Why Web Services?
Component-based programming has become very popular than ever. Scarcely an application is created today that does not entail leveraging components in some form, usually from different vendors. As applications have grown more sophisticated, the requirement to leverage components distributed on remote machines has also grown. web services iowa
An example of a component-based application is an end-to-end e-commerce solution. An e-commerce application residing on a Web farm building needs to submit purchases to a back-end Venture Resource Planning (ERP) app. Oftentimes, the ERP app resides on different hardware and may run on a different operating system.
The Microsoft Distributed Part Object Model (DCOM), a distributed object infrastructure that allows a software to employ Component Object Model (COM) components attached to another server, has been ported to a number of non-Windows platforms. But DCOM has never gained vast acceptance on these websites, so it will be rarely used to facilitate communication between House windows and non-Windows computers. ENTERPRISE RESOURCE PLANNING software vendors often create components for the Glass windows platform that communicate with the back-end system via a proprietary protocol.
A lot of services leveraged by an e-commerce application may well not live within the datacenter at all. For example, if the e-commerce application allows mastercard payment for goods purchased by the customer, it must elicit the services of the service provider bank to process the customer’s credit card information. But for all sensible purposes, DCOM and related technologies such as CORBA and Java RMI are limited to applications and components installed within the organization datacenter. Two principal reasons behind this are that automatically these technologies influence proprietary protocols and these protocols are inherently interconnection oriented.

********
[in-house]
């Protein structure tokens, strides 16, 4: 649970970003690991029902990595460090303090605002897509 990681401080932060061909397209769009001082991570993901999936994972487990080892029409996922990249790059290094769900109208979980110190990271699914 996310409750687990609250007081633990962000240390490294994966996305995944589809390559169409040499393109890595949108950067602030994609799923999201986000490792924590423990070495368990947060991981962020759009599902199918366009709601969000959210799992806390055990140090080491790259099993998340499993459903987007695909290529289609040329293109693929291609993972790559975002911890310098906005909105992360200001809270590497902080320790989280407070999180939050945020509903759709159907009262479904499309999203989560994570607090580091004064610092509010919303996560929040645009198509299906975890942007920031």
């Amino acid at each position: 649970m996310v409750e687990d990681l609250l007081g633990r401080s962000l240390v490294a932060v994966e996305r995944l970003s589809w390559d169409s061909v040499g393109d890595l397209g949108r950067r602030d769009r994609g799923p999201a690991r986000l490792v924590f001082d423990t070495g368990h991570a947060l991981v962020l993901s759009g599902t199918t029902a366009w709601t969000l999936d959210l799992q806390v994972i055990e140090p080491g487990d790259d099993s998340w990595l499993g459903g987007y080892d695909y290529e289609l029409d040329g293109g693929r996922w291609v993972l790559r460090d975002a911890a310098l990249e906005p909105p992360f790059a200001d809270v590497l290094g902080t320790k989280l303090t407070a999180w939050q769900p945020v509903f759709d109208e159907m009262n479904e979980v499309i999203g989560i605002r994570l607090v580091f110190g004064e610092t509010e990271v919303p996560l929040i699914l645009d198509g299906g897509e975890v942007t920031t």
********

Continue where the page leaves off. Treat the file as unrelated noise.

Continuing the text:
Clients communicating with the server over the Internet face numerous potential barriers to communicating with the server. Security-conscious network administrators around the world have implemented corporate routers and firewalls to refuse practically different types of communication over the Internet. Trying to takes an work of God to acquire a network administrator to open slots beyond the bare lowest.
If you are lucky enough to get a network manager to open up the appropriate ports to support your service, it’s likely your clients will not be as fortunate. As a result, proprietary protocols such those employed by DCOM, CORBA, and Java RMI are not practical for Net scenarios.
The other problem, as mentioned, with these solutions is they are innately connection oriented and therefore cannot handle network disturbances gracefully. Because the Net is not under your direct control, you are unable to make any assumptions about the quality or dependability of the connection. When a network interruption occurs, another call the client makes to the server might fail.
The connection-oriented characteristics of such technologies also makes it challenging to build the load-balanced infrastructures necessary to achieve high scalability. Once the connection between the client and the server is severed, you cannot simply route the next request to another server.
Developers have tried out to overcome these constraints by leveraging a model called stateless programming, nonetheless they have had limited success because the technologies are fairly heavy and make it expensive to improve a connection with a remote object.